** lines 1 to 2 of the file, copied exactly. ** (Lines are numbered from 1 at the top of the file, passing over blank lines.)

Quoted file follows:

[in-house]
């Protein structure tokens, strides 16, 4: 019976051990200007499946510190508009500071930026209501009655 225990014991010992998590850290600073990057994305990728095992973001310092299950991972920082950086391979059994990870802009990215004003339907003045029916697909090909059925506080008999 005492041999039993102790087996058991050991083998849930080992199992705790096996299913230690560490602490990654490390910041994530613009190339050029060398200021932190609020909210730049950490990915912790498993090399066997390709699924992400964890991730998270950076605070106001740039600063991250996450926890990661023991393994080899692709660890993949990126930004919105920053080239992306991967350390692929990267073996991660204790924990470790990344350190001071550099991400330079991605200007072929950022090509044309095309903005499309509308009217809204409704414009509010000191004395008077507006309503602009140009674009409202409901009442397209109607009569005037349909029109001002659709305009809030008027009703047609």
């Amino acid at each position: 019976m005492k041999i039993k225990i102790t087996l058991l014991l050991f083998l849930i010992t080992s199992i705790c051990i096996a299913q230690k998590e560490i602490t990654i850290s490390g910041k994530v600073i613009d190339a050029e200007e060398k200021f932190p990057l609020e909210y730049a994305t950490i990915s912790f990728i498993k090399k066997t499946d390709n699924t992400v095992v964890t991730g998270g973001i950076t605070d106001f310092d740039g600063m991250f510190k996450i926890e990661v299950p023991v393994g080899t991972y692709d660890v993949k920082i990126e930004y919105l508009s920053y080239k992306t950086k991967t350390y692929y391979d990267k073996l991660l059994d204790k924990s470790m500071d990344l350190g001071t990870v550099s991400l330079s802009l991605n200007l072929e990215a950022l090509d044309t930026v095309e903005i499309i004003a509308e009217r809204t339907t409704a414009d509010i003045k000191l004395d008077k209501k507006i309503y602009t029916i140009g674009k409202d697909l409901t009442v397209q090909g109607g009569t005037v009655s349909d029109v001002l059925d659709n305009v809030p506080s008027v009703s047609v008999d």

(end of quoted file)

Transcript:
[in-house]
């Protein structure tokens, strides 16, 4: 019976051990200007499946510190508009500071930026209501009655 225990014991010992998590850290600073990057994305990728095992973001310092299950991972920082950086391979059994990870802009990215004003339907003045029916697909090909059925506080008999 005492041999039993102790087996058991050991083998849930080992199992705790096996299913230690560490602490990654490390910041994530613009190339050029060398200021932190609020909210730049950490990915912790498993090399066997390709699924992400964890991730998270950076605070106001740039600063991250996450926890990661023991393994080899692709660890993949990126930004919105920053080239992306991967350390692929990267073996991660204790924990470790990344350190001071550099991400330079991605200007072929950022090509044309095309903005499309509308009217809204409704414009509010000191004395008077507006309503602009140009674009409202409901009442397209109607009569005037349909029109001002659709305009809030008027009703047609």